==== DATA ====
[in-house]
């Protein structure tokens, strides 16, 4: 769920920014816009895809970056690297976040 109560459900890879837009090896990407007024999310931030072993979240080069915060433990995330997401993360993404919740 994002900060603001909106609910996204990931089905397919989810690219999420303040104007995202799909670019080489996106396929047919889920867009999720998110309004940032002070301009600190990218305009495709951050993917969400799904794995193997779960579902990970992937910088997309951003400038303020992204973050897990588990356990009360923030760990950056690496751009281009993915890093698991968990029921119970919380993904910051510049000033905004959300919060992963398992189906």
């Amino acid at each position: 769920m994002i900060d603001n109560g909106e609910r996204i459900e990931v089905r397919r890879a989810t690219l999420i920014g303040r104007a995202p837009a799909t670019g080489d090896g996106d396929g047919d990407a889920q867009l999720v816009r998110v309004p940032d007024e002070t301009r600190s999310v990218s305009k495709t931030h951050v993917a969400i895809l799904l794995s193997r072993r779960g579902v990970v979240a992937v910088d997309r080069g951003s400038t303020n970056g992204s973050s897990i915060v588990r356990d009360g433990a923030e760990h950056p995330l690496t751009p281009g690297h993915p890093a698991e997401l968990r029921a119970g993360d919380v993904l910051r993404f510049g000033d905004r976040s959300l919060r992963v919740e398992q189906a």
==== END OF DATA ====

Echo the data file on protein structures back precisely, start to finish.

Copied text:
[in-house]
């Protein structure tokens, strides 16, 4: 769920920014816009895809970056690297976040 109560459900890879837009090896990407007024999310931030072993979240080069915060433990995330997401993360993404919740 994002900060603001909106609910996204990931089905397919989810690219999420303040104007995202799909670019080489996106396929047919889920867009999720998110309004940032002070301009600190990218305009495709951050993917969400799904794995193997779960579902990970992937910088997309951003400038303020992204973050897990588990356990009360923030760990950056690496751009281009993915890093698991968990029921119970919380993904910051510049000033905004959300919060992963398992189906």
């Amino acid at each position: 769920m994002i900060d603001n109560g909106e609910r996204i459900e990931v089905r397919r890879a989810t690219l999420i920014g303040r104007a995202p837009a799909t670019g080489d090896g996106d396929g047919d990407a889920q867009l999720v816009r998110v309004p940032d007024e002070t301009r600190s999310v990218s305009k495709t931030h951050v993917a969400i895809l799904l794995s193997r072993r779960g579902v990970v979240a992937v910088d997309r080069g951003s400038t303020n970056g992204s973050s897990i915060v588990r356990d009360g433990a923030e760990h950056p995330l690496t751009p281009g690297h993915p890093a698991e997401l968990r029921a119970g993360d919380v993904l910051r993404f510049g000033d905004r976040s959300l919060r992963v919740e398992q189906a």